underlie human knowledge.

Progressivism is based largely on the belief that lessons must be relevant to the students in order
for them to learn. The curriculum of a progressivist school is built around the personal experiences,
interests, and needs of the students.

Social reconstructionists separated from progressivism because they desired more direct and
immediate attention to societal ills. They are interested in combining study and social action, and
believe that education can and should go hand in hand with ameliorating social problems.

Existentialism is derived from a powerful belief in human free will, and the need for individuals to
shape their own futures. Students in existentialist classrooms control their own education. Students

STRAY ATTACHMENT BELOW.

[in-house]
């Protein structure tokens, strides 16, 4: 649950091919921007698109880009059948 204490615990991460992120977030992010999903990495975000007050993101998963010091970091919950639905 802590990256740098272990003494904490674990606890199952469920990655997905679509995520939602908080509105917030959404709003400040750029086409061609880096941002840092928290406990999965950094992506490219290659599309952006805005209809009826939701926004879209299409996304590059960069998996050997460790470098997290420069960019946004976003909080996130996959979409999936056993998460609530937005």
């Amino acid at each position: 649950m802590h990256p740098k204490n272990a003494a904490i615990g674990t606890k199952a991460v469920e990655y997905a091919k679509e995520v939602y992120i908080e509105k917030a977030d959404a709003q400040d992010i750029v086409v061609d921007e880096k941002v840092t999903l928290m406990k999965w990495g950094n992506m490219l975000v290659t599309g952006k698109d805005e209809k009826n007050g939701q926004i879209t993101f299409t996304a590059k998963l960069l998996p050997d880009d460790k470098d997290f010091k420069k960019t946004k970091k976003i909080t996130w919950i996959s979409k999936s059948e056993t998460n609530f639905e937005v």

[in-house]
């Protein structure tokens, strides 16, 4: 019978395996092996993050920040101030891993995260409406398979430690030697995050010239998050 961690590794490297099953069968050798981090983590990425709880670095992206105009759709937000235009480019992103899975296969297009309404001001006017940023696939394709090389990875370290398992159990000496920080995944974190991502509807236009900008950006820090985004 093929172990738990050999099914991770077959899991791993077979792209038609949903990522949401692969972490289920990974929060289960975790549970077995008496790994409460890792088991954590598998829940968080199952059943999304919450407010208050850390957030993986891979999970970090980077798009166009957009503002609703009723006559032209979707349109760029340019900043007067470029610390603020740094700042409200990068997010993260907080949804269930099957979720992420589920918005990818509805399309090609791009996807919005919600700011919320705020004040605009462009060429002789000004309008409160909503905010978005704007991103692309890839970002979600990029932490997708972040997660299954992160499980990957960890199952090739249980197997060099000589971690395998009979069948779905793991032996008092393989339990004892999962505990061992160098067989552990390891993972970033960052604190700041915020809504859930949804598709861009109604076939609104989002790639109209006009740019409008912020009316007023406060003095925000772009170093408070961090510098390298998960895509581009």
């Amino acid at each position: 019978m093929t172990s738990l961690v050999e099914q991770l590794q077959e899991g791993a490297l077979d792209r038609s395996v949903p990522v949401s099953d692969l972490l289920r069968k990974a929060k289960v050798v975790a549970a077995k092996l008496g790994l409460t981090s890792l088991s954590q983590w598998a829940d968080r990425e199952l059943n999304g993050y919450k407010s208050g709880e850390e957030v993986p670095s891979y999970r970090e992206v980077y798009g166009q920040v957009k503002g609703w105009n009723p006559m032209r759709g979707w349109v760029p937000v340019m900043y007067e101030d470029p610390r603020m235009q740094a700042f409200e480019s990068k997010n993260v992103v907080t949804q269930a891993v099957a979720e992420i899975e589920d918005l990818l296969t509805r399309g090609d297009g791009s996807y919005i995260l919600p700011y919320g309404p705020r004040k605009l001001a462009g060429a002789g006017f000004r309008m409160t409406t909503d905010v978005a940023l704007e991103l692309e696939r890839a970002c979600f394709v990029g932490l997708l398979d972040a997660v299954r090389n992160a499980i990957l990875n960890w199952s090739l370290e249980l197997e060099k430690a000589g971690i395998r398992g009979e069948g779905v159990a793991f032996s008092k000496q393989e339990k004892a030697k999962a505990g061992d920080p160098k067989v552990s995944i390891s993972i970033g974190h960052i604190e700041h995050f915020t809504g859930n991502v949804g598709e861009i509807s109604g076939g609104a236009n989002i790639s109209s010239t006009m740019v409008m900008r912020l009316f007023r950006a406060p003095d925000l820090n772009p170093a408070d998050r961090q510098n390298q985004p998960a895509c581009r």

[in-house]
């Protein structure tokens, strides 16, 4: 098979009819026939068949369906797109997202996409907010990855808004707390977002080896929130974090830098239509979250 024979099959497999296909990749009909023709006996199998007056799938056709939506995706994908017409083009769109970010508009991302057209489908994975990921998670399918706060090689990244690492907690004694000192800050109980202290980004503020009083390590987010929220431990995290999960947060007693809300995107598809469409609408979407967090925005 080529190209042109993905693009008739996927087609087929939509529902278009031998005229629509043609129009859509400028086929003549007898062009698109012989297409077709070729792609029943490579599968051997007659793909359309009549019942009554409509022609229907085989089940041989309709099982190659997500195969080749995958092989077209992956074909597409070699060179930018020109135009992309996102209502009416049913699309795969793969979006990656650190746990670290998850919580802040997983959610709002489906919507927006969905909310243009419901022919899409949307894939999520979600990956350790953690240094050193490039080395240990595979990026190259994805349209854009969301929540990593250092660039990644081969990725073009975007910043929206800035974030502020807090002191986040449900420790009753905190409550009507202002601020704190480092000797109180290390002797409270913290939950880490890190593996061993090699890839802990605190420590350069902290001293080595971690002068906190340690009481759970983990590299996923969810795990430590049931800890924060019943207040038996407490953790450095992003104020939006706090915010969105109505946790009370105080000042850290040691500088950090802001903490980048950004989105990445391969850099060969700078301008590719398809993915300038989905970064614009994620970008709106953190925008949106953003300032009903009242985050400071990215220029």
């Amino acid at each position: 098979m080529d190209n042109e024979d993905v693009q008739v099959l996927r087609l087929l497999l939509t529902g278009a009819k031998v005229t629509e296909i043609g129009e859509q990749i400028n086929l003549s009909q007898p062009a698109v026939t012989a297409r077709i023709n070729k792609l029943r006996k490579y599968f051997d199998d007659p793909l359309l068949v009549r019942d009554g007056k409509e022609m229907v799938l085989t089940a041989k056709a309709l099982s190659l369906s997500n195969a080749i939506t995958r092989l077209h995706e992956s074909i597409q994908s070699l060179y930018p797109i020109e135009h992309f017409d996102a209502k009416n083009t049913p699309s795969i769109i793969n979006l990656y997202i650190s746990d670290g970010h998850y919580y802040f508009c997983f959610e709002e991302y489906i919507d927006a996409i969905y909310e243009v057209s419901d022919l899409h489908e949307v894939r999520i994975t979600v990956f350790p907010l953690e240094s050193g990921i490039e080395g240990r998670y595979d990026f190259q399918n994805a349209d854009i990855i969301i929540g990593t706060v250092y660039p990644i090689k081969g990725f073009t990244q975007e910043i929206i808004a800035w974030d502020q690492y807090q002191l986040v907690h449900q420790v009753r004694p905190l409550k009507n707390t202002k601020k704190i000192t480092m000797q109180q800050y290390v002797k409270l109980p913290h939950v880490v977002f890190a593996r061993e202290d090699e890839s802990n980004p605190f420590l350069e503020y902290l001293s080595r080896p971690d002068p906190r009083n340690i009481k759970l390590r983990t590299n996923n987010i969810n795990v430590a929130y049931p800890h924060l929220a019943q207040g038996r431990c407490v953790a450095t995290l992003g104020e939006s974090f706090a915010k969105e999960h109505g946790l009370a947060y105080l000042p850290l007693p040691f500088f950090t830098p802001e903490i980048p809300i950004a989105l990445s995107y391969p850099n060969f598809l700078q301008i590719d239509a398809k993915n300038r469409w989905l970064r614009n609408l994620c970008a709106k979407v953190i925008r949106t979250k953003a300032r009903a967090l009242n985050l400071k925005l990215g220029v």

are encouraged to understand and appreciate their uniqueness and to assume responsibility for their
actions.

How are these philosophies reflected in school practices?


Essentialism and perennialism give teachers the power to choose the curriculum, organize the
school day, and construct classroom activities. The curriculum reinforces a predominantly Western
heritage while viewing the students as vessels to be filled and disciplined in the proven strategies of
the past. Essentialists focus on cultural literacy, while perennialists work from the Great Books.

Progressivism, social reconstructionism, and existentialism view the learner as the central focus of
classroom activities. Working with student interests and needs, teachers serve as guides and
facilitators in assisting students to reach their goals. The emphasis is on the future, and on preparing
students to be independent-thinking adults. Progressivists strive for relevant, hands-on learning.